Quota warning on butterfat
Farmers are being warned that they may have even less room to manoeuvre on milk quota than they previously thought due to the butterfat content of their milk.
IFA dairy chairman Kevin Kiersey warned that some farmers may not realise that the superlevy fine is applied to butterfat adjusted volumes of milk production, not real volumes.
"The difference between the two can be substantial, and it is important that farmers would realise they may not have as much milk quota volume to work with as they think," he explained. "The butterfat adjustment kicks in when your actual butterfat production exceeds or falls below your reference.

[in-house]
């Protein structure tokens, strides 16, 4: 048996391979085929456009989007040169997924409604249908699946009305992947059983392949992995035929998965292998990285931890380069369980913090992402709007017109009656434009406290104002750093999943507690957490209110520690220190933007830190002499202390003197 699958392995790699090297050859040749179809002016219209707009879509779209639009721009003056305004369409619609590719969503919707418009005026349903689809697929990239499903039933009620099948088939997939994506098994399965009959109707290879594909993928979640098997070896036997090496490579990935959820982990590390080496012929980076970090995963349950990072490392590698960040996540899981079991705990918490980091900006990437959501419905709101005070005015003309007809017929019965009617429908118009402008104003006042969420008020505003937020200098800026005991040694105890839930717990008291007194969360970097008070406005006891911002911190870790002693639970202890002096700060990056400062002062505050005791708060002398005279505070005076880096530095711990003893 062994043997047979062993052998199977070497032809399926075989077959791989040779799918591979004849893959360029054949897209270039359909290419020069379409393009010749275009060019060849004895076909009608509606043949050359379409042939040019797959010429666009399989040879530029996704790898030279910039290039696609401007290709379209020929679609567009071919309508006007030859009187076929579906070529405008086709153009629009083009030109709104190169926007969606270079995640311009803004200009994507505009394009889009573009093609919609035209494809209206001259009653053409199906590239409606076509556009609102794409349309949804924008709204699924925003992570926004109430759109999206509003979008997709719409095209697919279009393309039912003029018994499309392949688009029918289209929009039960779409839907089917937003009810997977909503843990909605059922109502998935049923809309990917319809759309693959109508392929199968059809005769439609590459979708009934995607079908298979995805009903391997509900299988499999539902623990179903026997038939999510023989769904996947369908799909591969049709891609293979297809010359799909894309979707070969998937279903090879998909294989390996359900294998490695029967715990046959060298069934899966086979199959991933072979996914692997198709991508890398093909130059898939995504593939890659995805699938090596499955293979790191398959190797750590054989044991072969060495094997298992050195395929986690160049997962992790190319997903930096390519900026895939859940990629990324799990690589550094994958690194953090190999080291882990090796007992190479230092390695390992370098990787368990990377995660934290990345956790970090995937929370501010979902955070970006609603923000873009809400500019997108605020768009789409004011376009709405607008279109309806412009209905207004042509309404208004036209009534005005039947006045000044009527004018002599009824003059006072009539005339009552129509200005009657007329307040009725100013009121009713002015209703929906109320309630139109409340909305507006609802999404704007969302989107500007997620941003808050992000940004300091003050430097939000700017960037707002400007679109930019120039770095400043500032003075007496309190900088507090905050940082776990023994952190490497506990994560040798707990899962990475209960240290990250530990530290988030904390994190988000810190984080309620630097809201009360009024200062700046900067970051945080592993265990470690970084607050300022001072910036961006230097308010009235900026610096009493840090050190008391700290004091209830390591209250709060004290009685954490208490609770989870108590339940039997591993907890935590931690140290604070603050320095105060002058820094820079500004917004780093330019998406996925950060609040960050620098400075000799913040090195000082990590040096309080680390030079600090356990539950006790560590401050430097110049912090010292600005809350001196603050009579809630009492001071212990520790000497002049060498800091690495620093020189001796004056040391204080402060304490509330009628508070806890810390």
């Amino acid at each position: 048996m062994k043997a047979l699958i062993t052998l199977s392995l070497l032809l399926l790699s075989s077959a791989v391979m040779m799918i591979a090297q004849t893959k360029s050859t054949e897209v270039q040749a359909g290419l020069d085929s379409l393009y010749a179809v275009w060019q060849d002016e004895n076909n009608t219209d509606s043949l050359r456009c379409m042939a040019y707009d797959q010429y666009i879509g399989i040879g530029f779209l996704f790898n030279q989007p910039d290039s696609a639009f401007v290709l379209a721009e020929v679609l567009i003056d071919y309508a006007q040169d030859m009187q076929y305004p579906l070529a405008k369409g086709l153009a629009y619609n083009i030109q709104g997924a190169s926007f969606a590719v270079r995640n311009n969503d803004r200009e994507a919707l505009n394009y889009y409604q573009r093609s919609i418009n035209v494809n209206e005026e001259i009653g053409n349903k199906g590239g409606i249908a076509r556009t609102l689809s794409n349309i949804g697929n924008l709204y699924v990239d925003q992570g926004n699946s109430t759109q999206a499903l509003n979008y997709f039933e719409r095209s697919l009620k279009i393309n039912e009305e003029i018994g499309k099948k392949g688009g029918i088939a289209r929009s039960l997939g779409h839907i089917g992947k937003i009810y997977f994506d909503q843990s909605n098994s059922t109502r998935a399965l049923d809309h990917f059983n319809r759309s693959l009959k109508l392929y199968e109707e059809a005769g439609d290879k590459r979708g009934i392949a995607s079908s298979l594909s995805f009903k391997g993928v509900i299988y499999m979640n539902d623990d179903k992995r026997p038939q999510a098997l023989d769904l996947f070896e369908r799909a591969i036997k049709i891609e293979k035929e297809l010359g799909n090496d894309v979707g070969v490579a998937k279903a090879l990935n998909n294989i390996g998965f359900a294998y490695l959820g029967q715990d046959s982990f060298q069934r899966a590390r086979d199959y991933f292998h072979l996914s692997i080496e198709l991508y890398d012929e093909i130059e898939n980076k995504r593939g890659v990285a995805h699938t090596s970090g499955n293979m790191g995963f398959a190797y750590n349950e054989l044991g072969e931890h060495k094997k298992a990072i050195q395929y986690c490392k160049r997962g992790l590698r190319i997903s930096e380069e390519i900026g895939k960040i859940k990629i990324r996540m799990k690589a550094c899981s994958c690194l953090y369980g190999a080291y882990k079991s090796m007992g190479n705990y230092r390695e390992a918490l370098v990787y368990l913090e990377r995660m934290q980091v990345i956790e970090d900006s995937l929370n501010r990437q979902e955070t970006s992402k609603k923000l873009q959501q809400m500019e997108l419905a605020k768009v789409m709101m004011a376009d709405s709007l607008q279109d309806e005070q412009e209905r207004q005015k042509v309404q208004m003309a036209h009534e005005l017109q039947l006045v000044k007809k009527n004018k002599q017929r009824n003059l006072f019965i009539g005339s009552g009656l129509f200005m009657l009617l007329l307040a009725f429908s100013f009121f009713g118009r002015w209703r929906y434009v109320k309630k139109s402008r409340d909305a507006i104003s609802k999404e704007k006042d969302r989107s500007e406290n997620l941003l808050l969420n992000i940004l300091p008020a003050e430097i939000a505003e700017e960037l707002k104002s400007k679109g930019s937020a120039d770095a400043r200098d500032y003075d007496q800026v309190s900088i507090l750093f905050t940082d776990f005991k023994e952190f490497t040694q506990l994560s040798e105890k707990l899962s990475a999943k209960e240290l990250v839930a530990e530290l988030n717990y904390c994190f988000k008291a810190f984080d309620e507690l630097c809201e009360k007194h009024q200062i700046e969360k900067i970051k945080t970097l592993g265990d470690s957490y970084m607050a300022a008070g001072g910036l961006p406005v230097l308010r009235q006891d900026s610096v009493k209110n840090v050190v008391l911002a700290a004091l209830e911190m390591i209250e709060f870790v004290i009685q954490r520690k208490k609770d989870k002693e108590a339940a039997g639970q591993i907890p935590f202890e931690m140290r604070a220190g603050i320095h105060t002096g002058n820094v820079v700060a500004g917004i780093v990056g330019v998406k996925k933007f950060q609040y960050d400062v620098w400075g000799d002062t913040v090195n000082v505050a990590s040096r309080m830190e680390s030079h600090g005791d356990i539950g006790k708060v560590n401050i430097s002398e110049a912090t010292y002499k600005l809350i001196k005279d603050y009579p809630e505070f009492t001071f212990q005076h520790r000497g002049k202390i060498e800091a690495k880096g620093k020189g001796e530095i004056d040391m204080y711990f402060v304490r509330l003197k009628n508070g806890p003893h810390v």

"For every 0.01pc that your butterfat production exceeds your reference, the volume of milk you have produced is deemed to be nine litres more per 1,000 litres produced, leaving you with that much less quota available," he said.
A supplier with a quota of 350,000 litres, a butterfat reference of 3.58pc but a butterfat production of 3.8pc, would stand to lose over 69,000 litres of production capacity because of the butterfat adjustment," he pointed out.